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Elder Law and Estate Planning Blog - Lancaster, PA

Wednesday, July 3, 2013

Does it hurt to collect Social Security early?

Financial experts almost always advise us to wait until full retirement age or longer before collecting Social Security benefits, age 66 for those born between 1943 and 1954.  And these advisors have good reasons for this recommendation.

Social Security provides a guaranteed monthly income for the rest of your life, which you are eligible to start receiving as early as age 62.  However, if you start at 62, you suffer a penalty.  Likewise, waiting until 70 years of age gives you a bonus on this monthly income.  In both cases, the penalty and bonus are about 7% a year.  Doing the math, if your benefit at age 66 is the average of $1,268, then starting benefits at 62 will give you only about $913 per month.  Postponing the benefits til age 70 will cause it to expand by nearly a third, to about $1,660, for the rest of your life.

So if you get so much more by waiting, why would you grab Social Security when it’s first offered?  Well, there are four good reasons:

  1. You need the money.  Getting a 7% increase per year on Social Security benefits only helps if you can afford to wait, but if you need the Social Security to pay rent and buy groceries, then you should start drawing benefits as soon as you can.  Besides, most people start drawing benefits before full retirement age.  And you’ve earned the money, if you need it, it is available.
  2. You’re in poor health.  If you don’t expect to live into your 80s or 90s, then it makes sense to start your benefits at a younger age.  Although you’ll be getting less, in the long run you might be earning more.  You are betting against your own longevity, but if you know your medical history (for example, if you have high blood pressure, diabetes, and have suffered a heart attack), you can probably make an educated guess on how much longer you’ll live, and decide from there.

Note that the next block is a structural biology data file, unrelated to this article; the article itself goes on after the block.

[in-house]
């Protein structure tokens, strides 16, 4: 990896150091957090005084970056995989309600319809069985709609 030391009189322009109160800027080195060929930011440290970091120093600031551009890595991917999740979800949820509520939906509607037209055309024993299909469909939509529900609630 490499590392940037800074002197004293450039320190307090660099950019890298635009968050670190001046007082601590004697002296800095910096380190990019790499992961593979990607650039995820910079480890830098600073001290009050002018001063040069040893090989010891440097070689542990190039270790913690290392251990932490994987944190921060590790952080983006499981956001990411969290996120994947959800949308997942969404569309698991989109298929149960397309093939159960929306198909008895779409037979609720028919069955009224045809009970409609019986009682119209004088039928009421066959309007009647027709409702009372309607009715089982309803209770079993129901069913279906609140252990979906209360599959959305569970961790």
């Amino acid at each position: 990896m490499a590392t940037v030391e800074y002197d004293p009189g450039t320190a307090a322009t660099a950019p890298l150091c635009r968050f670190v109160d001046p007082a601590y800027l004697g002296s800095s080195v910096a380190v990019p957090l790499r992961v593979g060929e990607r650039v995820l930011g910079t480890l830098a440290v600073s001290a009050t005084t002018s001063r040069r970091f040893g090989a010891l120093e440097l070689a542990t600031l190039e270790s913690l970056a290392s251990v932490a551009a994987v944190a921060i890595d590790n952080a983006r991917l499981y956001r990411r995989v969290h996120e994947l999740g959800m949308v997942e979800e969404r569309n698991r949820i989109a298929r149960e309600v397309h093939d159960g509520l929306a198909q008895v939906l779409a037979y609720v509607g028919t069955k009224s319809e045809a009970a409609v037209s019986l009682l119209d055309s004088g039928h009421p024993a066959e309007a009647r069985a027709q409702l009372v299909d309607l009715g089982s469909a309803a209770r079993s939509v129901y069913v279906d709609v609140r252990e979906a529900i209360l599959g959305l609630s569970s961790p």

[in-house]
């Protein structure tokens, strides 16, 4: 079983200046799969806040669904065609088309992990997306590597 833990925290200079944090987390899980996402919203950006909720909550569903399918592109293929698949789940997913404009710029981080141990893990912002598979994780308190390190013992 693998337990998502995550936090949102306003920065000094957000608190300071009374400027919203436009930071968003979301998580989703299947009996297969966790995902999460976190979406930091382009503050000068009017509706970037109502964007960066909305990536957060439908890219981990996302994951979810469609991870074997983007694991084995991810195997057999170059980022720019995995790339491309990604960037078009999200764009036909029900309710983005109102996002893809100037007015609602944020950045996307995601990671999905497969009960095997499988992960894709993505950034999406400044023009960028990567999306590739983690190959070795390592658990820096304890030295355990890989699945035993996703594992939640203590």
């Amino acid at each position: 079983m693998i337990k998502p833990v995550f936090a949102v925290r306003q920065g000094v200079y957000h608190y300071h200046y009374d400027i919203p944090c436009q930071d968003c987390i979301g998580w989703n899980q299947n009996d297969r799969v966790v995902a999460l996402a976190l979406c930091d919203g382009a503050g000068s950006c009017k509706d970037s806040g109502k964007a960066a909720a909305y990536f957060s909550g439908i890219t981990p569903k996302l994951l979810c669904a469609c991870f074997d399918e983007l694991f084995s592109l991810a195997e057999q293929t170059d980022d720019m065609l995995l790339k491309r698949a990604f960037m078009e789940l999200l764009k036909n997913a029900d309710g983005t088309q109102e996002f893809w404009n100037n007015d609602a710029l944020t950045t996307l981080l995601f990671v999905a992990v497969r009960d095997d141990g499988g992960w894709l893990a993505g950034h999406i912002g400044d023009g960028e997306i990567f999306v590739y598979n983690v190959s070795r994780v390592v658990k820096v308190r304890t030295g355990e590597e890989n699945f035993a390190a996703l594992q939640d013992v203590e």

3. You’re a financial genius.  If you’re the next Warren Buffet, or have a sure-fire investment opportunity, then you can start taking Social Security early and investing it on your own.  It is perfectly legal to start benefits at age 62 and stash the money in your private investment account, and you don’t even have to be retired to collect these benefits.  However, remember these two things.  One, if you are still working while you start receiving benefits, you may have to pay income tax on your benefits.  And two, by waiting you get a risk-free 7% return from the government.  If you can’t do that well by yourself, you should wait.
  4. If benefits change.  Social Security was put in place by politicians of the 20th Century, and future benefits depend on the 21st Century politicians.  Economists have begun to worry that the government can’t afford all the promised payments, especially as the baby boomers retire, and there’s nothing stopping Congress from either lowering benefits or taxing away benefits from people affluent enough to postpone pay outs.  If the risk of a lower benefits outweighs the benefit of the bonus, then it might make sense to take the money while it’s available.

Remember, Social Security decisions should be made based on your individual situation.  What is right for some might not work for you.  The Social Security Administration provides a retirement planner that can help, but a financial planner might offer more advice.





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